wheat germ

Combats Colon Cancer

prevents constipation

Lowers cholesterol

Helps stops strokes

improves digestion

wheat bran

Combats Colon Cancer

prevents constipation

Lowers cholesterol

Helps stops strokes

improves digestion

yogurt

Guards against ulcers

Strengthens bones

Lowers cholesterol

Supports immune systems

Aids digestion



High Blood Pressure? Natural Alternatives Can Help!

Author: Roger Jirves



High blood pressure (hypertension) is a dangerous condition that can lead= to stroke, enlarged heart, congestive heart failure, kidney and eye damage, atherosclerosis hardening of the arteries, and premature death.
According to a recent report released in The New England Journal of Medicine of 16,000 adults surveyed over the age of 24, nearly 30 percent had blood pressure of at least 140/90 and more than one-third of them were unaware of their condition.
Blood pressure refers to the force of the bloodstream against the walls of the arteries as they deliver blood from the heart to the rest of the body. Normal, healthy blood pressure ranges from about 110/80 to as high as 140/90. The higher number refers to systolic pressure, which is the hearts contractions. The second number, the diastolic pressure, measures the rests between heartbeats. Here are the categories to consider when evaluating blood pressure:
Normal - Less than 140/90
Borderline - 141/91 to 159/94
High - 160/95 or more

What Causes High Blood Pressure?

Although there are still questions about the roots of essential hypertension, many researchers name two culprits: The typical American diet and lifestyle factors. Following are 9 major factors that can contribute to this potentially deadly condition:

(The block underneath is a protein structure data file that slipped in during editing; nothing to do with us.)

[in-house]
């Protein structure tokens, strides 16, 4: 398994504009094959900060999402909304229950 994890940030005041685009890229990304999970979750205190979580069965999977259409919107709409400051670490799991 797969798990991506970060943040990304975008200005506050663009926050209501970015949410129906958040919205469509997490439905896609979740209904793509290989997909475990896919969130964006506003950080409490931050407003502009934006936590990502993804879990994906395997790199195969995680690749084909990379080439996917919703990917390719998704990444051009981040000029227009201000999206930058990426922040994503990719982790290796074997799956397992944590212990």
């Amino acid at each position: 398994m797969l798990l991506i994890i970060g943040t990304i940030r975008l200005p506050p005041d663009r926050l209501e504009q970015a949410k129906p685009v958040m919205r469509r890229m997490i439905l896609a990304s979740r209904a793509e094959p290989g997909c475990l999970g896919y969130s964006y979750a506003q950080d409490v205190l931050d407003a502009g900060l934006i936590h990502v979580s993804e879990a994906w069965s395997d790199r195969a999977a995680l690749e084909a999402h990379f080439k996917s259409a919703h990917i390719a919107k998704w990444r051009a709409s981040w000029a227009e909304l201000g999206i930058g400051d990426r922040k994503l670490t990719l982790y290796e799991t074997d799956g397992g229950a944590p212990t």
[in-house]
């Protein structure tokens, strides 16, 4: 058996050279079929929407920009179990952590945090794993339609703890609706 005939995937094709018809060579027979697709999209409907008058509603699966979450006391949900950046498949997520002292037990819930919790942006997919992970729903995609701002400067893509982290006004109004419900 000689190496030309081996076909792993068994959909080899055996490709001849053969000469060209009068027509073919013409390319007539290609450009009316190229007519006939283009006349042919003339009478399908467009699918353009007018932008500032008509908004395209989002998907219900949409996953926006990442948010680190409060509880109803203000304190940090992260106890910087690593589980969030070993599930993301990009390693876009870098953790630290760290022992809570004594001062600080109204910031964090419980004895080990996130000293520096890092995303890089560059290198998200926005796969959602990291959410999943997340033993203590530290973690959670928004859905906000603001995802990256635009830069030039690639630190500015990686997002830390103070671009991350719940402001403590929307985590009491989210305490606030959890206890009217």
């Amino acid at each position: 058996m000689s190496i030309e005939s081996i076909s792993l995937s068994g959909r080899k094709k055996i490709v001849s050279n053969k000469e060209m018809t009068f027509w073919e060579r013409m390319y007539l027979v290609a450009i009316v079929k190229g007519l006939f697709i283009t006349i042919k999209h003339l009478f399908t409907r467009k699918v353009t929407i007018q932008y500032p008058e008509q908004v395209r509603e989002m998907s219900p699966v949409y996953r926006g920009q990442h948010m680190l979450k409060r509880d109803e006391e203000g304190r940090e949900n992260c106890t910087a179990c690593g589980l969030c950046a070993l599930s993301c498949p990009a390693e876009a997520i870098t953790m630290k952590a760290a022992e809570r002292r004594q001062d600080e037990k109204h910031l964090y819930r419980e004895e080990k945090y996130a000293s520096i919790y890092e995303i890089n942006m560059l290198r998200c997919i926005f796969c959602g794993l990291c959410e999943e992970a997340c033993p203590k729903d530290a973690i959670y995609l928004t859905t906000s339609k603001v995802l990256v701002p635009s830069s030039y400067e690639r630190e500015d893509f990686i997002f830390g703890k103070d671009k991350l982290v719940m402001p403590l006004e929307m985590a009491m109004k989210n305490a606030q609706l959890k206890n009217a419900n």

1. High-fat, high-sodium diet . . . Interestingly, vegetarians who normally eat a low-fat, low-sodium diet have a profoundly lower incidence of hypertension than non-vegetarians.
2. Fat imbalance . . . Too much saturated fat in the diet. We need more essential fatty acids to help clear the system of fat solids.
3. Nutritional deficiencies . . . People whose diets are low in potassium, magnesium, calcium and vitamin C are at greater risk of hypertension.

4. Obesity . . . High blood pressure is almost six times more common among overweight people ages 20 to 44, and twice as common in those 45 to 74

5. Smoking . . . Chronic smoking decreases blood flow to the brain, increasing the risk of stroke.

6. Alcohol . . . Heavy drinking is another indicator of high blood pressure.
7. Stress . . . In many instances, stress can be the major factor causing high blood pressure.
8. Atherosclerosis . . . A buildup of fatty deposits can narrow the blood vessels, leading to a rise in blood pressure. The increased resistance means the heart has to work harder to pump blood through the body, placing it under strain.

9. High sugar intake . . . People who had more sugar in their diet had markedly increased blood pressure.
Anti-Hypertensive Diet Guidelines
The following recommendations can help you keep your blood pressure at healthier levels:

Follow a low-fat diet.
Increase your intake of potassium, magnesium and calcium.
Reduce your intake of salt.
Restrict your consumption of refined sugars.
Exercise more often. Since excess body fat is a primary risk factor in hypertension, it is critical to maintain a healthy weight. The importance of regular exercise cannot be over-emphasized.
Essential Nutrient Intake
What you eat has a powerful influence on your blood pressure as well as almost every other aspect of your health.
For most people, the sodium/potassium ratio is more significant than sodium alone. We should be consuming about five times more potassium than sodium (5:1), but the typical American diet includes half as much potassiumas sodium (1:2).

By eating more POTASSIUM-rich foods, you can reverse the ratio and promote healthy blood pressure. Foods such as bananas, oranges, tangerines, beans, dried peas, and potatoes provide a wealth of natural potassium.

MAGNESIUM is another vital nutrient for blood pressure. It is believed that magnesium activates the bodys cellular membrane pump, which pumps sodium out and potassium into the cells. Some clinical trials have shown that magnesium supplementation reduces blood pressure. Magnesium- rich foods include nuts (especially almonds, cashews, and pecans), rice, bananas, potatoes, wheat germ, kidney and lima beans, peas, soy products, molasses, oat, bran, and fish.

CALCIUM is important. People with high blood pressure are advised to increase Calcium intake and to eat more calcium-rich foods such as nuts, salmon, sardines, low-fat dairy foods, watercress, kale, broccoli, turnip greens, collard greens, and mustard greens.